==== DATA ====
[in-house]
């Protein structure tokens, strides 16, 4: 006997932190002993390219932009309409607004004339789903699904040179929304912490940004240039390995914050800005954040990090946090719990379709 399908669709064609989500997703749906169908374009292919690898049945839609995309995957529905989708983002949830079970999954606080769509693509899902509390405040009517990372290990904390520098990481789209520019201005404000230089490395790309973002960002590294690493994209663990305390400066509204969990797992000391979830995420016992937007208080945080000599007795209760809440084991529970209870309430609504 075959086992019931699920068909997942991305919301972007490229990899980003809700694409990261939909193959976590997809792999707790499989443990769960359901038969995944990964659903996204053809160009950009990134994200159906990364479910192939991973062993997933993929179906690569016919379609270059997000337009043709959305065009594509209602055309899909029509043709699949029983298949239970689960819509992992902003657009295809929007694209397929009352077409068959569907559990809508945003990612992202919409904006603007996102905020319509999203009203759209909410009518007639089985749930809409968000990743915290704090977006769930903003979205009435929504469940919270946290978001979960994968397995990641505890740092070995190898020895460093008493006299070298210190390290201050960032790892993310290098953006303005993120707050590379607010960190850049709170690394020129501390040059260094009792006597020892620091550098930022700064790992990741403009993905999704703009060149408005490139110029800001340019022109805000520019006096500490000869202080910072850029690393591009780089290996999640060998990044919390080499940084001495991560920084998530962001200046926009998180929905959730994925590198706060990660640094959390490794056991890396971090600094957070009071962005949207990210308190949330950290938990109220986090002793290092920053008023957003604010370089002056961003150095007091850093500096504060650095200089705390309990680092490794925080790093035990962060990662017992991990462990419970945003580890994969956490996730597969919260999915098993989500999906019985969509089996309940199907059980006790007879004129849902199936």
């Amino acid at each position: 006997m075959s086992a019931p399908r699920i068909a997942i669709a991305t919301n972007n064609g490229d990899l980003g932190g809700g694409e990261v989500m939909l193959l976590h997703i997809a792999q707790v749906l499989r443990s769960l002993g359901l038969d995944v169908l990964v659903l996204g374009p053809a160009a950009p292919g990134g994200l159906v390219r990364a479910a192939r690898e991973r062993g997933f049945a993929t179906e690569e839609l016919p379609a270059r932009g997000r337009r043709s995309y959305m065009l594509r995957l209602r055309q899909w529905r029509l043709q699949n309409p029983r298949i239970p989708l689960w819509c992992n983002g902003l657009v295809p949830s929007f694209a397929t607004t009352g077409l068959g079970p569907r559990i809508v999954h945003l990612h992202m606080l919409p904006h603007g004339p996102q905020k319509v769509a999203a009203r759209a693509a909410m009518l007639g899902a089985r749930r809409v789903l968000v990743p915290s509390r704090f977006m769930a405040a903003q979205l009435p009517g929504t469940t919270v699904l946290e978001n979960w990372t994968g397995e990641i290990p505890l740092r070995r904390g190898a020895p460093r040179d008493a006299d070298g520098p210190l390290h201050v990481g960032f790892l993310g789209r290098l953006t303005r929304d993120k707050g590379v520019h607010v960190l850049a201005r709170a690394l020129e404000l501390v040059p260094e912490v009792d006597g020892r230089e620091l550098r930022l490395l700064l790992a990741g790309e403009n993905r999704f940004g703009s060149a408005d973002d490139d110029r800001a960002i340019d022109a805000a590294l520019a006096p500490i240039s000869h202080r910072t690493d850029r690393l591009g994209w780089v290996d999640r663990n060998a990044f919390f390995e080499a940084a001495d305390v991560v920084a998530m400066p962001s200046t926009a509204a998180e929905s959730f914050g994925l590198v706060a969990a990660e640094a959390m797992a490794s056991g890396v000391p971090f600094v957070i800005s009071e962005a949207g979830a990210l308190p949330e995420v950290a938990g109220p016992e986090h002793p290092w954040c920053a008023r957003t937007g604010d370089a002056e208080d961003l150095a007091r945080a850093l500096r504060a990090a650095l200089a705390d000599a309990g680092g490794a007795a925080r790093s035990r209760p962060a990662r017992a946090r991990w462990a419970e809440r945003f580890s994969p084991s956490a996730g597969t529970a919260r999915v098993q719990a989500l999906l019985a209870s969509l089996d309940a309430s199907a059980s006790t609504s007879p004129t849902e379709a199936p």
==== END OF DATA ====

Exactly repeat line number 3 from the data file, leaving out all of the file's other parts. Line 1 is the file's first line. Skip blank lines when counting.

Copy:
């Amino acid at each position: 006997m075959s086992a019931p399908r699920i068909a997942i669709a991305t919301n972007n064609g490229d990899l980003g932190g809700g694409e990261v989500m939909l193959l976590h997703i997809a792999q707790v749906l499989r443990s769960l002993g359901l038969d995944v169908l990964v659903l996204g374009p053809a160009a950009p292919g990134g994200l159906v390219r990364a479910a192939r690898e991973r062993g997933f049945a993929t179906e690569e839609l016919p379609a270059r932009g997000r337009r043709s995309y959305m065009l594509r995957l209602r055309q899909w529905r029509l043709q699949n309409p029983r298949i239970p989708l689960w819509c992992n983002g902003l657009v295809p949830s929007f694209a397929t607004t009352g077409l068959g079970p569907r559990i809508v999954h945003l990612h992202m606080l919409p904006h603007g004339p996102q905020k319509v769509a999203a009203r759209a693509a909410m009518l007639g899902a089985r749930r809409v789903l968000v990743p915290s509390r704090f977006m769930a405040a903003q979205l009435p009517g929504t469940t919270v699904l946290e978001n979960w990372t994968g397995e990641i290990p505890l740092r070995r904390g190898a020895p460093r040179d008493a006299d070298g520098p210190l390290h201050v990481g960032f790892l993310g789209r290098l953006t303005r929304d993120k707050g590379v520019h607010v960190l850049a201005r709170a690394l020129e404000l501390v040059p260094e912490v009792d006597g020892r230089e620091l550098r930022l490395l700064l790992a990741g790309e403009n993905r999704f940004g703009s060149a408005d973002d490139d110029r800001a960002i340019d022109a805000a590294l520019a006096p500490i240039s000869h202080r910072t690493d850029r690393l591009g994209w780089v290996d999640r663990n060998a990044f919390f390995e080499a940084a001495d305390v991560v920084a998530m400066p962001s200046t926009a509204a998180e929905s959730f914050g994925l590198v706060a969990a990660e640094a959390m797992a490794s056991g890396v000391p971090f600094v957070i800005s009071e962005a949207g979830a990210l308190p949330e995420v950290a938990g109220p016992e986090h002793p290092w954040c920053a008023r957003t937007g604010d370089a002056e208080d961003l150095a007091r945080a850093l500096r504060a990090a650095l200089a705390d000599a309990g680092g490794a007795a925080r790093s035990r209760p962060a990662r017992a946090r991990w462990a419970e809440r945003f580890s994969p084991s956490a996730g597969t529970a919260r999915v098993q719990a989500l999906l019985a209870s969509l089996d309940a309430s199907a059980s006790t609504s007879p004129t849902e379709a199936p």